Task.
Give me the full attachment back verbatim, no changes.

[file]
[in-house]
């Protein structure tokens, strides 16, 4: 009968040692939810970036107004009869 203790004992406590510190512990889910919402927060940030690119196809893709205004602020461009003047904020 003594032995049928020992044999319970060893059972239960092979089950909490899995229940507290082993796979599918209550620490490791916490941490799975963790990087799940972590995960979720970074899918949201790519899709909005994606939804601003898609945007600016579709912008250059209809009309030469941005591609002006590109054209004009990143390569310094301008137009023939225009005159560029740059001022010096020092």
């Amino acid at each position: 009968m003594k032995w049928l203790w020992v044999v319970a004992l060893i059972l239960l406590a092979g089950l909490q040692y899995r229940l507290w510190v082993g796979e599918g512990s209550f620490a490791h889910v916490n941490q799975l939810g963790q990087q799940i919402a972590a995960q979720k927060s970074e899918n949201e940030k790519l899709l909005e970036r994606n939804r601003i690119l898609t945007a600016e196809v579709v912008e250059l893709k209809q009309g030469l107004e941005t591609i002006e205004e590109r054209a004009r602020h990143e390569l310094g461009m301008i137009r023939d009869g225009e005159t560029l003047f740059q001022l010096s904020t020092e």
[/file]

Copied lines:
[in-house]
């Protein structure tokens, strides 16, 4: 009968040692939810970036107004009869 203790004992406590510190512990889910919402927060940030690119196809893709205004602020461009003047904020 003594032995049928020992044999319970060893059972239960092979089950909490899995229940507290082993796979599918209550620490490791916490941490799975963790990087799940972590995960979720970074899918949201790519899709909005994606939804601003898609945007600016579709912008250059209809009309030469941005591609002006590109054209004009990143390569310094301008137009023939225009005159560029740059001022010096020092």
């Amino acid at each position: 009968m003594k032995w049928l203790w020992v044999v319970a004992l060893i059972l239960l406590a092979g089950l909490q040692y899995r229940l507290w510190v082993g796979e599918g512990s209550f620490a490791h889910v916490n941490q799975l939810g963790q990087q799940i919402a972590a995960q979720k927060s970074e899918n949201e940030k790519l899709l909005e970036r994606n939804r601003i690119l898609t945007a600016e196809v579709v912008e250059l893709k209809q009309g030469l107004e941005t591609i002006e205004e590109r054209a004009r602020h990143e390569l310094g461009m301008i137009r023939d009869g225009e005159t560029l003047f740059q001022l010096s904020t020092e």